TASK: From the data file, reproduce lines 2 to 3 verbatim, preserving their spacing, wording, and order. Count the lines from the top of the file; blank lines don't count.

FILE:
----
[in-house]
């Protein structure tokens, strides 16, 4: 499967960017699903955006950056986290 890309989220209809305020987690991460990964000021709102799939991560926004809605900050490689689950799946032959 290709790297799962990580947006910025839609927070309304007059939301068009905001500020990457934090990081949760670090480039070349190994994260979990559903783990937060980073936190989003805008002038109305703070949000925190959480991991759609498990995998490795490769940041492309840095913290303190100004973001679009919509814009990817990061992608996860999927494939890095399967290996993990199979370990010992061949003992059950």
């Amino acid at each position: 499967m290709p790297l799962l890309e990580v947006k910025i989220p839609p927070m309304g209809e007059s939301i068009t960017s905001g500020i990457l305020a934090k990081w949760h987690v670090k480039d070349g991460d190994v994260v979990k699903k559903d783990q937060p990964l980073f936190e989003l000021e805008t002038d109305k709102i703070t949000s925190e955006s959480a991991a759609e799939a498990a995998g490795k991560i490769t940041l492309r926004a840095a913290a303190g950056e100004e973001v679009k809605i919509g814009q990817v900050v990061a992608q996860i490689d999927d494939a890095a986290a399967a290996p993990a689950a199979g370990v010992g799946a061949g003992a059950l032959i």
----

């Protein structure tokens, strides 16, 4: 499967960017699903955006950056986290 890309989220209809305020987690991460990964000021709102799939991560926004809605900050490689689950799946032959 290709790297799962990580947006910025839609927070309304007059939301068009905001500020990457934090990081949760670090480039070349190994994260979990559903783990937060980073936190989003805008002038109305703070949000925190959480991991759609498990995998490795490769940041492309840095913290303190100004973001679009919509814009990817990061992608996860999927494939890095399967290996993990199979370990010992061949003992059950």
């Amino acid at each position: 499967m290709p790297l799962l890309e990580v947006k910025i989220p839609p927070m309304g209809e007059s939301i068009t960017s905001g500020i990457l305020a934090k990081w949760h987690v670090k480039d070349g991460d190994v994260v979990k699903k559903d783990q937060p990964l980073f936190e989003l000021e805008t002038d109305k709102i703070t949000s925190e955006s959480a991991a759609e799939a498990a995998g490795k991560i490769t940041l492309r926004a840095a913290a303190g950056e100004e973001v679009k809605i919509g814009q990817v900050v990061a992608q996860i490689d999927d494939a890095a986290a399967a290996p993990a689950a199979g370990v010992g799946a061949g003992a059950l032959i």